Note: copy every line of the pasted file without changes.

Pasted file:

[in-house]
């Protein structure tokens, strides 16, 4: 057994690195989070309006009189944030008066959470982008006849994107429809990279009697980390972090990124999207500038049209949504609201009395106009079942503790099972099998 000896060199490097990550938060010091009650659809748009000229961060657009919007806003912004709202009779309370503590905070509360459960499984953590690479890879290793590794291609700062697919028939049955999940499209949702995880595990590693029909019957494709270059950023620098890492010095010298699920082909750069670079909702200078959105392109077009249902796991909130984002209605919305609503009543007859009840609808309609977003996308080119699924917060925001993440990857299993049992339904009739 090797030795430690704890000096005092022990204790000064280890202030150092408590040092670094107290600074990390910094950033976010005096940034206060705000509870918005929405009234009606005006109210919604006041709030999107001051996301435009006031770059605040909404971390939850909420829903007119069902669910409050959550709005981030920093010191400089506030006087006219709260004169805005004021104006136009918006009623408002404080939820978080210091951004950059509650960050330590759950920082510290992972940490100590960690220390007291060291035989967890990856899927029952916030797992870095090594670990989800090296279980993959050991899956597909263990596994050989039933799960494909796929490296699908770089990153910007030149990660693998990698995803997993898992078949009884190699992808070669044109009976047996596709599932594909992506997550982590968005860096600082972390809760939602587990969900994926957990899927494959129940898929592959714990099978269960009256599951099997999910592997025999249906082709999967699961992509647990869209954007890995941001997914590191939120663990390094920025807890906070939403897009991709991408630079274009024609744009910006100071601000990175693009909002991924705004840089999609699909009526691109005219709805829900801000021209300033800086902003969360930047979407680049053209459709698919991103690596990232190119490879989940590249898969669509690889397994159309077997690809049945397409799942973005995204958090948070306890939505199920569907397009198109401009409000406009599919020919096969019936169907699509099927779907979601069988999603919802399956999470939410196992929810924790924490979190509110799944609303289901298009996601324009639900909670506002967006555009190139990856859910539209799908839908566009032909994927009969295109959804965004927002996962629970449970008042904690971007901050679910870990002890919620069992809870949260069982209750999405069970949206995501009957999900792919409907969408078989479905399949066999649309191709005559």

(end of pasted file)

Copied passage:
[in-house]
């Protein structure tokens, strides 16, 4: 057994690195989070309006009189944030008066959470982008006849994107429809990279009697980390972090990124999207500038049209949504609201009395106009079942503790099972099998 000896060199490097990550938060010091009650659809748009000229961060657009919007806003912004709202009779309370503590905070509360459960499984953590690479890879290793590794291609700062697919028939049955999940499209949702995880595990590693029909019957494709270059950023620098890492010095010298699920082909750069670079909702200078959105392109077009249902796991909130984002209605919305609503009543007859009840609808309609977003996308080119699924917060925001993440990857299993049992339904009739 090797030795430690704890000096005092022990204790000064280890202030150092408590040092670094107290600074990390910094950033976010005096940034206060705000509870918005929405009234009606005006109210919604006041709030999107001051996301435009006031770059605040909404971390939850909420829903007119069902669910409050959550709005981030920093010191400089506030006087006219709260004169805005004021104006136009918006009623408002404080939820978080210091951004950059509650960050330590759950920082510290992972940490100590960690220390007291060291035989967890990856899927029952916030797992870095090594670990989800090296279980993959050991899956597909263990596994050989039933799960494909796929490296699908770089990153910007030149990660693998990698995803997993898992078949009884190699992808070669044109009976047996596709599932594909992506997550982590968005860096600082972390809760939602587990969900994926957990899927494959129940898929592959714990099978269960009256599951099997999910592997025999249906082709999967699961992509647990869209954007890995941001997914590191939120663990390094920025807890906070939403897009991709991408630079274009024609744009910006100071601000990175693009909002991924705004840089999609699909009526691109005219709805829900801000021209300033800086902003969360930047979407680049053209459709698919991103690596990232190119490879989940590249898969669509690889397994159309077997690809049945397409799942973005995204958090948070306890939505199920569907397009198109401009409000406009599919020919096969019936169907699509099927779907979601069988999603919802399956999470939410196992929810924790924490979190509110799944609303289901298009996601324009639900909670506002967006555009190139990856859910539209799908839908566009032909994927009969295109959804965004927002996962629970449970008042904690971007901050679910870990002890919620069992809870949260069982209750999405069970949206995501009957999900792919409907969408078989479905399949066999649309191709005559």